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Two wildfires rage in southwestern North Dakota

Firefighters worked through the night battling a wildfire north of Wannagan Campground on the Little Missouri National Grassland. The fire is estimated at 4000 acres and is burning in the rugged North Dakota Badlands. Local, State, and Federal resources are on scene and additional resources have been ordered and are inbound to support the efforts.

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The Roosevelt Creek fire grew to approximately 4,000 acres on Friday, April 30, according to the U.S. Forest Service with 10% containment. (Photo courtesy of U.S. Forest Service - Dakota Prairie Grasslands)

Firefighters worked through the night battling a wildfire north of Wannagan Campground on the Little Missouri National Grassland. The fire is estimated at 4000 acres and is burning in the rugged North Dakota Badlands. Local, State, and Federal resources are on scene and additional resources have been ordered and are inbound to support the efforts.

High winds and low temperatures have hampered firefighting efforts at the Roosevelt Creek fire, which grew to approximately 4,000 acres on Friday, April 30, according to the U.S. Forest Service - Dakota Prairie Grasslands. The grassfire which began north of the Wannagan Campsite on Thursday, is estimated at only 10% containment as of Saturday morning.

Terrain and local waters sources have slowed progress of the fire, which remained west of the Little Missouri River. Owed in part to the continued effort of fire service personnel and two National Guard Blackhawks performing bucket work, the fire is not expected to reach Medora.

Blackhawks helicopters saturated the grounds on the perimeter of the fire, with concerted efforts taken to stop the spread. Reports early Saturday confirm that at least 26 buckets of 550 gallons was dropped on the fire — a total of 14,300 gallons of water.

Multiple structures, residences and oil and gas infrastructure were threatened by the rapidly expanding fire, though emergency personnel at the scene reported that no structures had been lost by sunset Friday.

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Firefighters worked through the night battling a wildfire north of Wannagan Campground on the Little Missouri National Grassland. The fire is estimated at 4000 acres and is burning in the rugged North Dakota Badlands. (Photo courtesy of U.S. Forest Service - Dakota Prairie Grasslands)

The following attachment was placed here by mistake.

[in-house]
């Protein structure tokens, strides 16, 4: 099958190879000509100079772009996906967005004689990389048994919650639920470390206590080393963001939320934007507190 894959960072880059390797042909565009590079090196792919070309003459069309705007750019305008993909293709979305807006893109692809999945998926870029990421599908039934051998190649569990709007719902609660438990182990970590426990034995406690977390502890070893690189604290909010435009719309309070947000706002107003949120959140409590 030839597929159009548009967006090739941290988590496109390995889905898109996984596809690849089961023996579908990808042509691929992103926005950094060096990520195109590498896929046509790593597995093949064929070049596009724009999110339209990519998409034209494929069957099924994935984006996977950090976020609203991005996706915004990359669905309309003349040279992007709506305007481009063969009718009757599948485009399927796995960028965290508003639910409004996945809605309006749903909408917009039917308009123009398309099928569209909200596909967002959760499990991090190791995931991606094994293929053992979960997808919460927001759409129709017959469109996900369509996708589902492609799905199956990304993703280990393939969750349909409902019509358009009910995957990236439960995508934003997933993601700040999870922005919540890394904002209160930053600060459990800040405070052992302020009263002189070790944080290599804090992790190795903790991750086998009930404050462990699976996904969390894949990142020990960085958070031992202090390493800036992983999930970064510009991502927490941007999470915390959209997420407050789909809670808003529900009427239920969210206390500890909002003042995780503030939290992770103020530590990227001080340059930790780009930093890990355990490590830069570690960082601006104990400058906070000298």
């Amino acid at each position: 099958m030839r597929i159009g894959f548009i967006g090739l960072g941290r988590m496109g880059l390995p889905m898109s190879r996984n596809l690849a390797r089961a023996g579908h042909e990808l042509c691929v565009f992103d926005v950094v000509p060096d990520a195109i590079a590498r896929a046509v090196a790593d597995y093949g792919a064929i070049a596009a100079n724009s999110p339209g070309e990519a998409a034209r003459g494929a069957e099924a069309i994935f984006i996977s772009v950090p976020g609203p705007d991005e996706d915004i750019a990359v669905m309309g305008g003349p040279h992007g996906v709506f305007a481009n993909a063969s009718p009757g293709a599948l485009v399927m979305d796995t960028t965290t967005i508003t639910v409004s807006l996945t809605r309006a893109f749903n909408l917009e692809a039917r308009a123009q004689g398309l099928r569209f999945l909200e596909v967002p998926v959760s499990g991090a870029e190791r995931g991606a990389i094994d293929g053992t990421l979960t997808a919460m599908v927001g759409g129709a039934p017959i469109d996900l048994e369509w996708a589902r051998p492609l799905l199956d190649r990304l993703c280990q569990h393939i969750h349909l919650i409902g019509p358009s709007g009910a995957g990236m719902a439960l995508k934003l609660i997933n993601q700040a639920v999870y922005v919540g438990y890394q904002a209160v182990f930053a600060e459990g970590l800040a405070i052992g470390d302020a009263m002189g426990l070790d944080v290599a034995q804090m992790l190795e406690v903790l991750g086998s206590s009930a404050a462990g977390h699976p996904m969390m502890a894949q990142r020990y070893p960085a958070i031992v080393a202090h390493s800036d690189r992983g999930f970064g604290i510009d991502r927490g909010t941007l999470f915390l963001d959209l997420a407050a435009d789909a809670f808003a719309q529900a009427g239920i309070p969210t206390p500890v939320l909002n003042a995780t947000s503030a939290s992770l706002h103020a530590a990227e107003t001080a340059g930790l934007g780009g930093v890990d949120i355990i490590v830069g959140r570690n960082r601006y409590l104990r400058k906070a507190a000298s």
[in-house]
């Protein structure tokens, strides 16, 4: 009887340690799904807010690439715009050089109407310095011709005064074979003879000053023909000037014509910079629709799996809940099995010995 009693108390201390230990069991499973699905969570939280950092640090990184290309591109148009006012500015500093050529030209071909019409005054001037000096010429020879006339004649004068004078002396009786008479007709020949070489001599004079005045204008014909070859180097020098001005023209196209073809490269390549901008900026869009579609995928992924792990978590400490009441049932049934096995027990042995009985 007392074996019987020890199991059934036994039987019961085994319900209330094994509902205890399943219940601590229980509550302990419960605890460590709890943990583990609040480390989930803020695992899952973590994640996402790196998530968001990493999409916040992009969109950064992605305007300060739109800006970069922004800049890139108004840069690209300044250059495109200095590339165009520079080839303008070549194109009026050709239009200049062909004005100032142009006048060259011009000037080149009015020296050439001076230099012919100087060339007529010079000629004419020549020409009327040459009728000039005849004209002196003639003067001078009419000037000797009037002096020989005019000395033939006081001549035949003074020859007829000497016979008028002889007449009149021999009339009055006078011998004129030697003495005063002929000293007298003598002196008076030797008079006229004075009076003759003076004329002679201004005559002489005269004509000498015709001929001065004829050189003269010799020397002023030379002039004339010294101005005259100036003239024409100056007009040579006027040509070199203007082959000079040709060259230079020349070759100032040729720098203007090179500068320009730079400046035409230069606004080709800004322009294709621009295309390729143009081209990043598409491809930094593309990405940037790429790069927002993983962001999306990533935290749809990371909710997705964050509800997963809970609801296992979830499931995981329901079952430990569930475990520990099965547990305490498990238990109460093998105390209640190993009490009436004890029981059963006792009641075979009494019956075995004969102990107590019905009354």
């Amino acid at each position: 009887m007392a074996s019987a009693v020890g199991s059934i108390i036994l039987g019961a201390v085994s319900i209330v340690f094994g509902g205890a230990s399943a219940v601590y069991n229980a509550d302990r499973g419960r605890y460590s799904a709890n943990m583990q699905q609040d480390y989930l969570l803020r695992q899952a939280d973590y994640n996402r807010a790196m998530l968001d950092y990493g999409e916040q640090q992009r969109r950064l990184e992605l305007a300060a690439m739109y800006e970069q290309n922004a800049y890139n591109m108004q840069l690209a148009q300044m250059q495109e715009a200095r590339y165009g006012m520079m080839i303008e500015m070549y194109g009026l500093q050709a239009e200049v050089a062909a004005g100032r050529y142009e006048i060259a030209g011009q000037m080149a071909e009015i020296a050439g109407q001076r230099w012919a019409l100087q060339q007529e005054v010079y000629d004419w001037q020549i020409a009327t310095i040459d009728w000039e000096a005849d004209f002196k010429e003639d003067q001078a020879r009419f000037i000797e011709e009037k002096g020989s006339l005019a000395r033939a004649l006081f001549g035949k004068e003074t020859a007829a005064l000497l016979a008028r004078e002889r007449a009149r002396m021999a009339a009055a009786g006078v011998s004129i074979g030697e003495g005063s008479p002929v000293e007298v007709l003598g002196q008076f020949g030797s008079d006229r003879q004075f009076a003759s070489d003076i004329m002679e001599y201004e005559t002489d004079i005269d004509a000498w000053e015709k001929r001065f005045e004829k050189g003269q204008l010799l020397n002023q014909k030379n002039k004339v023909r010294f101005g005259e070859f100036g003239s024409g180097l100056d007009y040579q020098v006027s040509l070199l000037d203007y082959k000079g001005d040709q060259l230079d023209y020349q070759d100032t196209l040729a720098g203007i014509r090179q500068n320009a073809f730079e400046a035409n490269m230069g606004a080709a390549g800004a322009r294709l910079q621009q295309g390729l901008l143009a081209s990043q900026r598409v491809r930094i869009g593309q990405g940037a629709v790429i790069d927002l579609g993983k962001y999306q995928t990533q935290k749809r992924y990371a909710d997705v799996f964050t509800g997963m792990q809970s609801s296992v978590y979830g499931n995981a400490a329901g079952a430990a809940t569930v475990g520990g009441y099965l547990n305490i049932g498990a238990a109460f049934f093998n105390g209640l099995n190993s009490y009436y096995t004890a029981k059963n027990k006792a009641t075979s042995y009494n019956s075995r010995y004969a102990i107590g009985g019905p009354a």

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Blackhawks helicopters saturated the grounds on the perimeter of the fire, with concerted efforts taken to stop the spread. Reports early Saturday confirm that at least 26 buckets of 550 gallons was dropped on the fire — a total of 14,300 gallons of water. (Photo courtesy of North Dakota National Guard)

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Terrain and local waters sources have slowed progress of the fire, which remained west of the Little Missouri River. (Photo courtesy of U.S. Forest Service-Dakota Prairie Grasslands)

Area fire services were called for mutual aid from surrounding areas and were at the scene for more than nine hours on Friday.

The ongoing wildfire is one of multiple wildfires affecting North Dakota and South Dakota as much of each state faces extreme drought conditions — a condition exasperated by unusually low snow fall during the winter months.

The affected area of drought has grown by close to 30% this month thanks to persistent dry conditions and high winds, according to the U.S. Drought Monitor.

A second grassland fire in southwestern North Dakota remains ablaze near the town of Manning, in Dunn County. That fire developed faster than crews could initially put out and resulted in citizens being asked to evacuate.

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Area ranchers, many of whom are in the midst of calving season, were witnessed herding cattle away from the growing flames on Friday.

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Manning ranchers herd their cattle into a different pasture after the West Dunn Fire Rescue told Manning residents to evacuate following a grassland fire that sparked the area Friday, April 30, 2021. (Jackie Jahfetson/The Dickinson Press)

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A woman helps a young calf across the road into a different pasture after a grassland fire ignited farmland near Manning Friday, April 30, 2021. (Jackie Jahfetson/The Dickinson Press)

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A man driving a four-wheeler escorts a herd of beef cattle into a different pasture after the West Dunn Fire Rescue told Manning residents to evacuate the area due to a large grassland fire burning in the area on Friday, April 30, 2021. (Jackie Jahfetson/The Dickinson Press)

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A man driving a four-wheeler escorts a herd of beef cattle into a different pasture after the West Dunn Fire Rescue told Manning residents to evacuate the area due to a large grassland fire burning in the area on Friday, April 30, 2021. (Jackie Jahfetson/The Dickinson Press)

Area emergency responders have been dispatched to both fires, including personnel from the Civil Air Patrol, Dickinson Rural Fire Department, Dickinson Fire Department, Gladstone Fire Department, Grassy Butte Fire Department, Halliday City Fire District, Killdeer Police Department, Killdeer Area Ambulance, North Dakota Highway Patrol and North Dakota Wing remain at the scene assisting in the blaze.

Related Topics: FIRESDICKINSONMEDORA
James B. Miller, Jr. is the Editor of The Dickinson Press in Dickinson, North Dakota. He strives to bring community-driven, professional and hyper-local focused news coverage of southwest North Dakota.
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